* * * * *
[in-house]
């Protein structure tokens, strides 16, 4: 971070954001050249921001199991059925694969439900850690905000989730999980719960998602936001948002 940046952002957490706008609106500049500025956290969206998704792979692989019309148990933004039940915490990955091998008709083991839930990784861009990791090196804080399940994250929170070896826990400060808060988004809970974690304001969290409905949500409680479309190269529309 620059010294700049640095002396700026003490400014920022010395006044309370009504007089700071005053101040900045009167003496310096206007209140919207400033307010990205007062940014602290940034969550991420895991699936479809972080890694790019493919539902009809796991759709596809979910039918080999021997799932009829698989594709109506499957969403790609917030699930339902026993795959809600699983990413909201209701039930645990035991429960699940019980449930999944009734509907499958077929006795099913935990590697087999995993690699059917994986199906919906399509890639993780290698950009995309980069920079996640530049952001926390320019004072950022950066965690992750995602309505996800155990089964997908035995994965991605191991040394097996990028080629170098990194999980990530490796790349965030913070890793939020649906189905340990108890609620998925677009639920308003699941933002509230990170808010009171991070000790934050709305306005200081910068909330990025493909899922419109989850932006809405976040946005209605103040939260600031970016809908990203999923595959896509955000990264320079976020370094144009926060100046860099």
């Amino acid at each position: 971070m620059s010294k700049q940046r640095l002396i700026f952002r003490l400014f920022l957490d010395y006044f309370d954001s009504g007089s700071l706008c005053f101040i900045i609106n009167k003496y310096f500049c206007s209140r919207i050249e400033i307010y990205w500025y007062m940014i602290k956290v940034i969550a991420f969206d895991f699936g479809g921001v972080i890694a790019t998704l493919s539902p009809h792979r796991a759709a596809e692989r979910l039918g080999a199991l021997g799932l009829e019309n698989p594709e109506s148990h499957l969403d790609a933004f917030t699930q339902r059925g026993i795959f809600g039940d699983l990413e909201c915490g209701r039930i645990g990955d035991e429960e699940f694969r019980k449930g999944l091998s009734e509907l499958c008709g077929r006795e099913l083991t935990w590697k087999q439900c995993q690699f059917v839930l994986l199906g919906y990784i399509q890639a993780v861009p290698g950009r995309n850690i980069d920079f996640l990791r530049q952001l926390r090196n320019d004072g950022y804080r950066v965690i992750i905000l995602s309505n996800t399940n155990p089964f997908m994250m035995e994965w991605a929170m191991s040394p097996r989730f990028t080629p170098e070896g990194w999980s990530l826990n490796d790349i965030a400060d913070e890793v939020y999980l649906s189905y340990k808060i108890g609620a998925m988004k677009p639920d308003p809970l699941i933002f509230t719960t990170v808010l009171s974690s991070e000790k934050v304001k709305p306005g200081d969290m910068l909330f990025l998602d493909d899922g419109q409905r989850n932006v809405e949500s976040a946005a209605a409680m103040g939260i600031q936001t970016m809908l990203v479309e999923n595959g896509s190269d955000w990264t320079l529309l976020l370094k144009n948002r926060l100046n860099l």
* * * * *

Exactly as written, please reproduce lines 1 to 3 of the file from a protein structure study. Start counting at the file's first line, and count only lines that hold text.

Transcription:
[in-house]
């Protein structure tokens, strides 16, 4: 971070954001050249921001199991059925694969439900850690905000989730999980719960998602936001948002 940046952002957490706008609106500049500025956290969206998704792979692989019309148990933004039940915490990955091998008709083991839930990784861009990791090196804080399940994250929170070896826990400060808060988004809970974690304001969290409905949500409680479309190269529309 620059010294700049640095002396700026003490400014920022010395006044309370009504007089700071005053101040900045009167003496310096206007209140919207400033307010990205007062940014602290940034969550991420895991699936479809972080890694790019493919539902009809796991759709596809979910039918080999021997799932009829698989594709109506499957969403790609917030699930339902026993795959809600699983990413909201209701039930645990035991429960699940019980449930999944009734509907499958077929006795099913935990590697087999995993690699059917994986199906919906399509890639993780290698950009995309980069920079996640530049952001926390320019004072950022950066965690992750995602309505996800155990089964997908035995994965991605191991040394097996990028080629170098990194999980990530490796790349965030913070890793939020649906189905340990108890609620998925677009639920308003699941933002509230990170808010009171991070000790934050709305306005200081910068909330990025493909899922419109989850932006809405976040946005209605103040939260600031970016809908990203999923595959896509955000990264320079976020370094144009926060100046860099």
């Amino acid at each position: 971070m620059s010294k700049q940046r640095l002396i700026f952002r003490l400014f920022l957490d010395y006044f309370d954001s009504g007089s700071l706008c005053f101040i900045i609106n009167k003496y310096f500049c206007s209140r919207i050249e400033i307010y990205w500025y007062m940014i602290k956290v940034i969550a991420f969206d895991f699936g479809g921001v972080i890694a790019t998704l493919s539902p009809h792979r796991a759709a596809e692989r979910l039918g080999a199991l021997g799932l009829e019309n698989p594709e109506s148990h499957l969403d790609a933004f917030t699930q339902r059925g026993i795959f809600g039940d699983l990413e909201c915490g209701r039930i645990g990955d035991e429960e699940f694969r019980k449930g999944l091998s009734e509907l499958c008709g077929r006795e099913l083991t935990w590697k087999q439900c995993q690699f059917v839930l994986l199906g919906y990784i399509q890639a993780v861009p290698g950009r995309n850690i980069d920079f996640l990791r530049q952001l926390r090196n320019d004072g950022y804080r950066v965690i992750i905000l995602s309505n996800t399940n155990p089964f997908m994250m035995e994965w991605a929170m191991s040394p097996r989730f990028t080629p170098e070896g990194w999980s990530l826990n490796d790349i965030a400060d913070e890793v939020y999980l649906s189905y340990k808060i108890g609620a998925m988004k677009p639920d308003p809970l699941i933002f509230t719960t990170v808010l009171s974690s991070e000790k934050v304001k709305p306005g200081d969290m910068l909330f990025l998602d493909d899922g419109q409905r989850n932006v809405e949500s976040a946005a209605a409680m103040g939260i600031q936001t970016m809908l990203v479309e999923n595959g896509s190269d955000w990264t320079l529309l976020l370094k144009n948002r926060l100046n860099l």